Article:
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'Superbug' MRSA Infections Aren't Dropping in Kids

While overall rates still low for kids, study finds infants and black children face higher risk

WebMD News from HealthDay

By Serena Gordon

HealthDay Reporter

MONDAY, Sept. 23 (HealthDay News) -- Although rates of infection with methicillin-resistant staphylococcus aureus (MRSA) are declining among American adults, the rates among children remain largely unchanged, a new government study finds.

In addition, MRSA disproportionately affects infants less than 3 months old and black children, according to the report from the U.S. Centers for Disease Control and Prevention, published online Sept. 23 and in the October print issue of Pediatrics.

MRSA is considered a "superbug" because it's resistant to nearly all treatments, including the powerful antibiotic methicillin. The most recent figures from the CDC, reported in the Sept. 16 issue of JAMA Internal Medicine, found that 30,000 fewer MRSA infections occurred in 2011 compared to 2005.

Fortunately, rates in children are much lower than what has been reported in adults, according to the latest study's lead author, Dr. Martha Iwamoto, a medical epidemiologist with the CDC. However, the number of cases in children didn't decline significantly from 2005 to 2010.

The one bright spot in the latest findings was in infants under 90 days old. "We found that the numbers of invasive MRSA infections among young infants are going down," Iwamoto said.

However, the incidence of infections in babies younger than 3 months was still significantly higher than in other children.

Rates of infections in black children were more than four times higher than in children of other races.

"We are making some progress in reducing the number of invasive MRSA infections in young infants in hospitals. However, more needs to be done, especially for children developing invasive MRSA outside of hospitals," she said.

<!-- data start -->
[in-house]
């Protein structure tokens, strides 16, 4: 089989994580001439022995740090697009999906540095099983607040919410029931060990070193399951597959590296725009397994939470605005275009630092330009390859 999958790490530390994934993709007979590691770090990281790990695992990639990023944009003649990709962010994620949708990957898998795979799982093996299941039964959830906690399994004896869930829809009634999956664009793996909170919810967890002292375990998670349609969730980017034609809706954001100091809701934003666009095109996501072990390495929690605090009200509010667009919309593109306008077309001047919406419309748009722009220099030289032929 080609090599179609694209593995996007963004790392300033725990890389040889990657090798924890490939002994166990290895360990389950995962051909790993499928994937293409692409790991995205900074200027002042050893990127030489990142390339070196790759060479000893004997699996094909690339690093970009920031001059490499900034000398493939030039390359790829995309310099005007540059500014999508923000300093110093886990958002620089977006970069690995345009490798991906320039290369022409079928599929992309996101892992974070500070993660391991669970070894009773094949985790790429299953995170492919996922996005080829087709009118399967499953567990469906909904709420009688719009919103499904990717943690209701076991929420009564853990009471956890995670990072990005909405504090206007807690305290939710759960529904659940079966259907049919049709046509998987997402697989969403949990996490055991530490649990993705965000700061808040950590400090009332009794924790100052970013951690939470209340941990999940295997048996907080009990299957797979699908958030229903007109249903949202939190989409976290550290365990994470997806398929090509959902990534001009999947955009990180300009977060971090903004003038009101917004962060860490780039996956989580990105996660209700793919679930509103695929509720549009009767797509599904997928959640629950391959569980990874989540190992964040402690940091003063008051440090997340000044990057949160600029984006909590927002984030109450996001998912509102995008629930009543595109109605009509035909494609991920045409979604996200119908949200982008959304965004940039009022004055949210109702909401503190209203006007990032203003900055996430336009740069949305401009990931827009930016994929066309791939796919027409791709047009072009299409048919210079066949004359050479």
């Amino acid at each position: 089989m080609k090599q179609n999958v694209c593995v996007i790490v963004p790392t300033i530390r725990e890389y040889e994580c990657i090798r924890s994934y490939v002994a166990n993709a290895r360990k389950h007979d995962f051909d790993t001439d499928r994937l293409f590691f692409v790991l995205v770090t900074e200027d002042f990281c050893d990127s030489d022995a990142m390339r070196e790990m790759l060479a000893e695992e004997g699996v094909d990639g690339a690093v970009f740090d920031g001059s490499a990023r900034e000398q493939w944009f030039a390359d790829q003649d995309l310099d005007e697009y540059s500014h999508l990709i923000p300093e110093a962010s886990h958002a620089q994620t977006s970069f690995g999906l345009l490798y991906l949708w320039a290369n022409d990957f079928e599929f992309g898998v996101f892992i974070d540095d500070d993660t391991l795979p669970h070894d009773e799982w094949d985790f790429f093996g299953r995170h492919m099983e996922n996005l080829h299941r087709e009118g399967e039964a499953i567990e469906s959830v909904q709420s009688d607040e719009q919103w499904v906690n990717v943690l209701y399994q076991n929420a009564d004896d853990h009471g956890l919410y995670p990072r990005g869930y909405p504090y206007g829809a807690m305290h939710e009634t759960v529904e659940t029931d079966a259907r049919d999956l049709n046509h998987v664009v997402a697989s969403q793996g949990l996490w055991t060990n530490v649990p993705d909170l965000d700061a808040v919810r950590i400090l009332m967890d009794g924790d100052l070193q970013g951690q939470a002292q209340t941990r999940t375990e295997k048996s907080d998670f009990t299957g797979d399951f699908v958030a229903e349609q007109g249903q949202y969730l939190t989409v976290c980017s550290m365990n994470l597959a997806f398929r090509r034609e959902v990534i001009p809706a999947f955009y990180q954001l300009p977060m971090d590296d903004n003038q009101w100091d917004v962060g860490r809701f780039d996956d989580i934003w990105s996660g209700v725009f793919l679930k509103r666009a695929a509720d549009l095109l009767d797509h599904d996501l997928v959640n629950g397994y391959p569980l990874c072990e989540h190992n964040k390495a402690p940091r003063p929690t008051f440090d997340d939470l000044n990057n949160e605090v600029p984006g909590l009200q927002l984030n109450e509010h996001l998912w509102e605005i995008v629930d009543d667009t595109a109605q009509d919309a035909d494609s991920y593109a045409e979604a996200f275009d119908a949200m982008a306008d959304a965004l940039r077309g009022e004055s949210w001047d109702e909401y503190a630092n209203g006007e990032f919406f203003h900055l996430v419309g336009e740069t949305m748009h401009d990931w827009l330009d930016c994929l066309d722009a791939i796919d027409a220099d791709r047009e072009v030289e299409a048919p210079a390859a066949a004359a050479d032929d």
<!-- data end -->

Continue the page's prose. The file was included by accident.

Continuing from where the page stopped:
MRSA can cause a variety of illnesses from skin infections to a life-threatening blood infection. These types of infections were initially prominent in hospital settings, but even as prevention measures have reduced the number of infections within hospitals, community-based infections have increased.

To better identify how this super bug is affecting infants and children, Iwamoto and her colleagues reviewed reports of MRSA infections across the United States from 2005 to 2010.

They found a total of 876 pediatrics cases, 39 percent of them in infants, according to the study.

A little more than one-third of the cases were hospital-onset infections, while 42 percent were community-associated infections, which can occur through skin-to-skin contact in schools or daycare centers. The remaining 23 percent were health-care associated community-onset infections.

The incidence of community-acquired infections rose by 10 percent during the study time period.

Iwamoto said that if rates are to drop for older infants, "we need to focus on prevention of MRSA infections outside of hospitals."

She said that while this study confirmed a racial disparity in MRSA infections, it's not clear why that disparity exists. The presence of underlying disease might increase the susceptibility to infection, or socioeconomic factors, such as household crowding, might play a role too, she said. Additional studies need to be done to understand why this disparity exists so that something can be done to address it, she said.

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